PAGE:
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Debates, protests increase over universities' slavery ties

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By JONATHAN DREW
Associated Press

CHAPEL HILL, N.C. (AP) - The national debate over removing Confederate symbols from U.S. college campuses is spurring wider questions about university benefactors whose ties to slavery or white supremacy flew under the radar in decades past.

Students and alumni are no longer simply opposing overt Confederate memorials, but also lesser-known founders and donors with troubling racial legacies. The discussions have intensified after deadly white nationalist protests in Charlottesville, Virginia.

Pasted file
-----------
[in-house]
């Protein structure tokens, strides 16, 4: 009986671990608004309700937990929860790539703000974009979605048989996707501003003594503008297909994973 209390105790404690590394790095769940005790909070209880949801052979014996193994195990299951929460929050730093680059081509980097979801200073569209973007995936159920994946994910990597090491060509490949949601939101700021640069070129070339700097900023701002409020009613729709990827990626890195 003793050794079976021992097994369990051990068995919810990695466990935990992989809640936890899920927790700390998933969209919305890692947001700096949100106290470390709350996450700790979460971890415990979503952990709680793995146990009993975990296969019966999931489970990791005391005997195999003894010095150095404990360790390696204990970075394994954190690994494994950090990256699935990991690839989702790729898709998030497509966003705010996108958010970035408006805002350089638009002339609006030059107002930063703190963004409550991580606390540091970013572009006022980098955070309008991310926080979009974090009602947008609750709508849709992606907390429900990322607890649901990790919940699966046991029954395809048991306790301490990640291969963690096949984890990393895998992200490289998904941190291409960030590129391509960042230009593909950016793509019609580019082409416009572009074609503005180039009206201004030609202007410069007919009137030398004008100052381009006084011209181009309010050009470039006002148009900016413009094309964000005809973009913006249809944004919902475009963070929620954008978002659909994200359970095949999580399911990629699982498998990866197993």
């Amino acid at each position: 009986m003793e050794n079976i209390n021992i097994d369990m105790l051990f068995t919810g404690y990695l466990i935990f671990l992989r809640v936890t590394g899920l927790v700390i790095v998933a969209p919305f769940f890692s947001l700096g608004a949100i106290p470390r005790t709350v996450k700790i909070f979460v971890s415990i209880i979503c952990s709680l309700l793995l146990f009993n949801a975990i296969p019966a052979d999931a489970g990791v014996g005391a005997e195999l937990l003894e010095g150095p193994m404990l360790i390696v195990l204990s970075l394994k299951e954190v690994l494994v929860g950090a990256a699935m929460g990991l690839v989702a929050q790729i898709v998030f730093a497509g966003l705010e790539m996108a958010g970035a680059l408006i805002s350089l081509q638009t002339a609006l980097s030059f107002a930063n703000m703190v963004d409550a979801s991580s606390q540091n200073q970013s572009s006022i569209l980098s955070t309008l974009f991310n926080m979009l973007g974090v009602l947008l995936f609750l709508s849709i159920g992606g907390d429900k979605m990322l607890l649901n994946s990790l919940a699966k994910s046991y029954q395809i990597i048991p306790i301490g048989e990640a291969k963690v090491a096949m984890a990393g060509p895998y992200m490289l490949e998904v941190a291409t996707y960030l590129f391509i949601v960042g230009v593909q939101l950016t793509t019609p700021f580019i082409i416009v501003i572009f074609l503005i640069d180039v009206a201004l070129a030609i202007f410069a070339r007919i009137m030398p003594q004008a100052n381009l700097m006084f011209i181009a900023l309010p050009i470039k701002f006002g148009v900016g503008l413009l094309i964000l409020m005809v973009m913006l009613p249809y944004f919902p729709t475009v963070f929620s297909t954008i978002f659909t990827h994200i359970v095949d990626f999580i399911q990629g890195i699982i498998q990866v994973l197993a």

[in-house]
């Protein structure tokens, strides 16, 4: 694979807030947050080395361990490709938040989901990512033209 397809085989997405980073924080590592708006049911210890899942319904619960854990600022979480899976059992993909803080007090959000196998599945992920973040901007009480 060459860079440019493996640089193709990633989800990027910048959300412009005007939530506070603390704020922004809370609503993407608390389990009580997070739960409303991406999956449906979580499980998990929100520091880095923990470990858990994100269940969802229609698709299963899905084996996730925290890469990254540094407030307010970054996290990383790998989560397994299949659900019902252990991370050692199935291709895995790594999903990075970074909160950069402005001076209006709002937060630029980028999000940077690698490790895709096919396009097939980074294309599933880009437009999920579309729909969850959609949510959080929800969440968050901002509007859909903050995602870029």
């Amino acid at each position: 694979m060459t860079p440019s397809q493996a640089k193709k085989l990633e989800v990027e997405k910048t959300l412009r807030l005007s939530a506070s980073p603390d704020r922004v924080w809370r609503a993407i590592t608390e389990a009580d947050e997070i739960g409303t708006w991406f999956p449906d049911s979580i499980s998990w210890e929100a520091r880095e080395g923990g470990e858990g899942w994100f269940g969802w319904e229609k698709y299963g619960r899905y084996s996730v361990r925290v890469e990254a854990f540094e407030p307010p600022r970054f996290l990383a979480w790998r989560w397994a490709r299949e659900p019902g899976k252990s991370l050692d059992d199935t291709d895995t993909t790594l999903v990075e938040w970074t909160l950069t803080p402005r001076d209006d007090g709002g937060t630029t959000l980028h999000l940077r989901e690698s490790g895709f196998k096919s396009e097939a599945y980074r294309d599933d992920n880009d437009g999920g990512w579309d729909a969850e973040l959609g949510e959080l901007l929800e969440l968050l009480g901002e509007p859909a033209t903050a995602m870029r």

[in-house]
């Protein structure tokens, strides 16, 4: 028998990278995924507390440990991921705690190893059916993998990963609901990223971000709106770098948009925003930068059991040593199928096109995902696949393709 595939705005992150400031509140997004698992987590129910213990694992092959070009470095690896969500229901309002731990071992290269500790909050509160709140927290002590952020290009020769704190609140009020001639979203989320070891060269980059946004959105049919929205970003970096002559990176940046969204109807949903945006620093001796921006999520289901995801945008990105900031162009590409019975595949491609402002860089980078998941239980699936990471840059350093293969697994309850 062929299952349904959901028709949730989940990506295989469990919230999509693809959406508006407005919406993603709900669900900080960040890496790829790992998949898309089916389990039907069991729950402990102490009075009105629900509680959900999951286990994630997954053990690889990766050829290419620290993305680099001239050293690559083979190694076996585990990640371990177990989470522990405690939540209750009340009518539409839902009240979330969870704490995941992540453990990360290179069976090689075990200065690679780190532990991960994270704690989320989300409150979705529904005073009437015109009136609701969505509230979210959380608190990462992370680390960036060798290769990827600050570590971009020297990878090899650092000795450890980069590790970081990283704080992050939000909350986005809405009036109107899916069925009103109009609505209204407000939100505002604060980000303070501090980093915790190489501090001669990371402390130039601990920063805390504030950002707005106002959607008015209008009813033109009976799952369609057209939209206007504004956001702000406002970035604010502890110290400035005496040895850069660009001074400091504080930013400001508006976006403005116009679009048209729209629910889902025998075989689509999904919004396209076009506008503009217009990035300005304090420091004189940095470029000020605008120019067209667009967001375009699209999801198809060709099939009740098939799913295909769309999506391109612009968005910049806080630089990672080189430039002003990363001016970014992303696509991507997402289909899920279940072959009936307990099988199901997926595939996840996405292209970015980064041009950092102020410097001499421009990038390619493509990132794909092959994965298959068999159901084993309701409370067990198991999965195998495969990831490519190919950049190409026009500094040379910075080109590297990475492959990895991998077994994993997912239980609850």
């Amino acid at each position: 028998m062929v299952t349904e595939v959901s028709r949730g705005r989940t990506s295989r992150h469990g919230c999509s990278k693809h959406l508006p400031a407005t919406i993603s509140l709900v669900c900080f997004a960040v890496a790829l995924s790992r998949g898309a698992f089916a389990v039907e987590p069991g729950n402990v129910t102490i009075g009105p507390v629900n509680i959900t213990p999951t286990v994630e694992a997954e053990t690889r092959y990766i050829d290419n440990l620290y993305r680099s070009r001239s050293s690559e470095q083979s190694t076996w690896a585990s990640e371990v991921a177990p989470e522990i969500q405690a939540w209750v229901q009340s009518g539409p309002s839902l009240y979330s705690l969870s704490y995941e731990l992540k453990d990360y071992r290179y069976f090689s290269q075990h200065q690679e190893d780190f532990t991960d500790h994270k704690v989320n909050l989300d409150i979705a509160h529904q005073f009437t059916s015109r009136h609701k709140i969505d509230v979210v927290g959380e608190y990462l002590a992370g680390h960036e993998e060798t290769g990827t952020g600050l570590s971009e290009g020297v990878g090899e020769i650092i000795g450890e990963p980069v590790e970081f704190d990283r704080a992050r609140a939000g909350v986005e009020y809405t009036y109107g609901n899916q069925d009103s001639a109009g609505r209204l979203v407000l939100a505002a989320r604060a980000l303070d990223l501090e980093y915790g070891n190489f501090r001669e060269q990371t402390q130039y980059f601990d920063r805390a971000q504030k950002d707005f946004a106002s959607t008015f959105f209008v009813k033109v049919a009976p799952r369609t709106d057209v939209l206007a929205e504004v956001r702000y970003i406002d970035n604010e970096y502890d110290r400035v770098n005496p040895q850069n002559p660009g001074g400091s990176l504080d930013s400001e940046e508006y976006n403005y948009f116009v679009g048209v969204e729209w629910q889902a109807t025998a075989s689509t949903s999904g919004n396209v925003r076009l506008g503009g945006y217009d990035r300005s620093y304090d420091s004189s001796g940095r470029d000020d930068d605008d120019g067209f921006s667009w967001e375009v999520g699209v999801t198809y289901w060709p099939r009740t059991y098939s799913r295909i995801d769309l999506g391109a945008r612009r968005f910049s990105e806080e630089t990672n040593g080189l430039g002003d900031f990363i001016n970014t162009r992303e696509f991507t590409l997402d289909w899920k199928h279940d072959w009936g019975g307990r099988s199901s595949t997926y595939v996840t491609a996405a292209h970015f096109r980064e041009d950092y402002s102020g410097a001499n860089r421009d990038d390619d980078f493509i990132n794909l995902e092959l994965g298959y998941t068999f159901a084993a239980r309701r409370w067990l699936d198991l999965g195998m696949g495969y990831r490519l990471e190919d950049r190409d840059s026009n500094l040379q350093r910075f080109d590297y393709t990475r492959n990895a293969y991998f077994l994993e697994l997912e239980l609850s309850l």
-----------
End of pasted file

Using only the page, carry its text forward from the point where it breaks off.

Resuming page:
The problem is apparent at the University of North Carolina, where opposition to a statue of a Confederate soldier dredged up racist statements by a former trustee. Other universities from Duke nearby to Yale further north have recently dealt with controversies involving such ties.

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